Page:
"Have you never read in the scriptures..." how God brings about forgiveness instead of destruction?  “Don’t you remember how God brought the people out of exile and back into their land.  Don’t you see that God sent me instead of another flood to destroy all the earth.” Yeah, the parable is about the cross but it is about so much more.  This parable teaches us that our God never intended to meet the world with violence but with vulnerability.  

    When do we meet violence with vulnerability?  When do we send our only sons and daughters to an unruly and angry people?  We normally don’t.  I think this parable reminds us that in God’s dominion, people stand up for what is right, and just, and holy in the world.  They speak as the moral authority and remind our leaders that violence only leads to more violence. The world’s dominion demands strong leaders who will stand up to other leaders and threaten mass destruction.  God's dominion meets violence with people willing to lay down their life for God's harvest - a harvest that is plentiful and needs to be picked before it spoils.  God's dominion has a vineyard bursting with fruit that needs to be picked, but their are some scary people standing in the way.  What do you do?  Are you going to take up a sword or take up a cross?  You going to meet them with violence or vulnerability.  Sword or cross? Your choice really.  Choose wisely.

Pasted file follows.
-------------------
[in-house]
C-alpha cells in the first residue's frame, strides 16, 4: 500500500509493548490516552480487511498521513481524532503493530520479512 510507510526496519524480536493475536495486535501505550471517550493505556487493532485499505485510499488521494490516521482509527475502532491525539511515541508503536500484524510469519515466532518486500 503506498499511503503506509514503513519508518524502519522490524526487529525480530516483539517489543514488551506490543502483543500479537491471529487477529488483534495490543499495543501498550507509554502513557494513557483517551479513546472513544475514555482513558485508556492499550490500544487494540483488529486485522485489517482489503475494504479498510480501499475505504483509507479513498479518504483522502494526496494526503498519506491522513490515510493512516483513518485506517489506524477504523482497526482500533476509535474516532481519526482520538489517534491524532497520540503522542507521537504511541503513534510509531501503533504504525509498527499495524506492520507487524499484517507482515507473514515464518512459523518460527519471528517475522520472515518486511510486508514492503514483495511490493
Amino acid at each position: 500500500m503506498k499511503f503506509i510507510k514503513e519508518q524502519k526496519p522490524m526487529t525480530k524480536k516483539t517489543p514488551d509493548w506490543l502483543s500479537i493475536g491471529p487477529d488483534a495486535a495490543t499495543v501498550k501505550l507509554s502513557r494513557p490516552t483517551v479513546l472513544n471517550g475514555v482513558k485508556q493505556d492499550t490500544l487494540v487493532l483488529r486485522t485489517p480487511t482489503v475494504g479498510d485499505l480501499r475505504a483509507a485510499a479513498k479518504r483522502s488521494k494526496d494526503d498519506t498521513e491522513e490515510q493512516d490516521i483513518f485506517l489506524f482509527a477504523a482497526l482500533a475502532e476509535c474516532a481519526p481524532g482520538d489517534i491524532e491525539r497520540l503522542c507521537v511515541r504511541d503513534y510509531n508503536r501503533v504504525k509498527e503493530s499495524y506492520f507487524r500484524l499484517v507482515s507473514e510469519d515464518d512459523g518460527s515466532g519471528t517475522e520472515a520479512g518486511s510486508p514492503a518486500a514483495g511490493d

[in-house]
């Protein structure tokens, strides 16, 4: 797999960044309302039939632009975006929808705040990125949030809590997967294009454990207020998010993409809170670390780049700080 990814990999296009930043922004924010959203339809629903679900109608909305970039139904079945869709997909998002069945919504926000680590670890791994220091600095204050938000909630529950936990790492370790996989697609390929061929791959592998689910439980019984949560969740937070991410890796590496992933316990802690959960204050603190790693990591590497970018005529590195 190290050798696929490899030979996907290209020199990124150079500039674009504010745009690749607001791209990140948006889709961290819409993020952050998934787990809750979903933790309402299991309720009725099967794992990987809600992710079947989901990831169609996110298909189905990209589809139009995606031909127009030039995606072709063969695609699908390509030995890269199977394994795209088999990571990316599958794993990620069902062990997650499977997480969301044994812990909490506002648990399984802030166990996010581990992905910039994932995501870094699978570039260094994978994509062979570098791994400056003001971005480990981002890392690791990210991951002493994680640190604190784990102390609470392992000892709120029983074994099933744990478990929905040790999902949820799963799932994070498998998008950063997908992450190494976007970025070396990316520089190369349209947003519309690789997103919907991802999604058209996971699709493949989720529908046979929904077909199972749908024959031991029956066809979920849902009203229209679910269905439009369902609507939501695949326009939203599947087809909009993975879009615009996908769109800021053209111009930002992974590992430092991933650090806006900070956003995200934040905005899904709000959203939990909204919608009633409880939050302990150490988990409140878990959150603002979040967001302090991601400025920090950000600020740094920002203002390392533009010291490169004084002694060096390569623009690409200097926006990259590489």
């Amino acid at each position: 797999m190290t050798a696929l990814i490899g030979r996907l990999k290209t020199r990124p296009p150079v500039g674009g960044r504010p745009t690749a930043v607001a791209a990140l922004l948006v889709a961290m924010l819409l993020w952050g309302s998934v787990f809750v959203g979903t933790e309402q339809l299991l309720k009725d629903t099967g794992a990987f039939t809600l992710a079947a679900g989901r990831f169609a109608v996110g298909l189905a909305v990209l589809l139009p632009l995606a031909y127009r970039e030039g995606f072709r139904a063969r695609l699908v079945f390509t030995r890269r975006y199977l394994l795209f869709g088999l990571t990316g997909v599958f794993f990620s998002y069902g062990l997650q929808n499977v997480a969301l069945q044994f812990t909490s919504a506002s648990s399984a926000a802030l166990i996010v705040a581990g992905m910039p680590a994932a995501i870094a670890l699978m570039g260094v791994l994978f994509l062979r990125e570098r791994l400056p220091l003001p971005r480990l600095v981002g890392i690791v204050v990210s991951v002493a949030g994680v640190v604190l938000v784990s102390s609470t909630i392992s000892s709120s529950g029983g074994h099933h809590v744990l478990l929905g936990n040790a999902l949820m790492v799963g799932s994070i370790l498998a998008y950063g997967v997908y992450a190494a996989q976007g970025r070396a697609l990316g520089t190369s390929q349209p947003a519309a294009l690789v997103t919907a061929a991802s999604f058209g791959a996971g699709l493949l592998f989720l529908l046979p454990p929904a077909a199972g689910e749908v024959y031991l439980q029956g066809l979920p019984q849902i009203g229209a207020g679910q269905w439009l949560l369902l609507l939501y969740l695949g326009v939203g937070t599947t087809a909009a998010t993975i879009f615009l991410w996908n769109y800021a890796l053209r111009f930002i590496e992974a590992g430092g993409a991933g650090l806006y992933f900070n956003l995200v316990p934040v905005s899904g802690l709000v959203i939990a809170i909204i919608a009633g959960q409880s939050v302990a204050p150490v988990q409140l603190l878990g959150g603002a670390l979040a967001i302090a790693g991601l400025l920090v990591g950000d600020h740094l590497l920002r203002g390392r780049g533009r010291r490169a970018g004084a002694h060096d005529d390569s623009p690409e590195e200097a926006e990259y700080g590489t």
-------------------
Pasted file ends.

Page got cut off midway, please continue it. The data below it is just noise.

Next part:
In the name of the Father, and the Son, and the Holy Spirit.  Amen.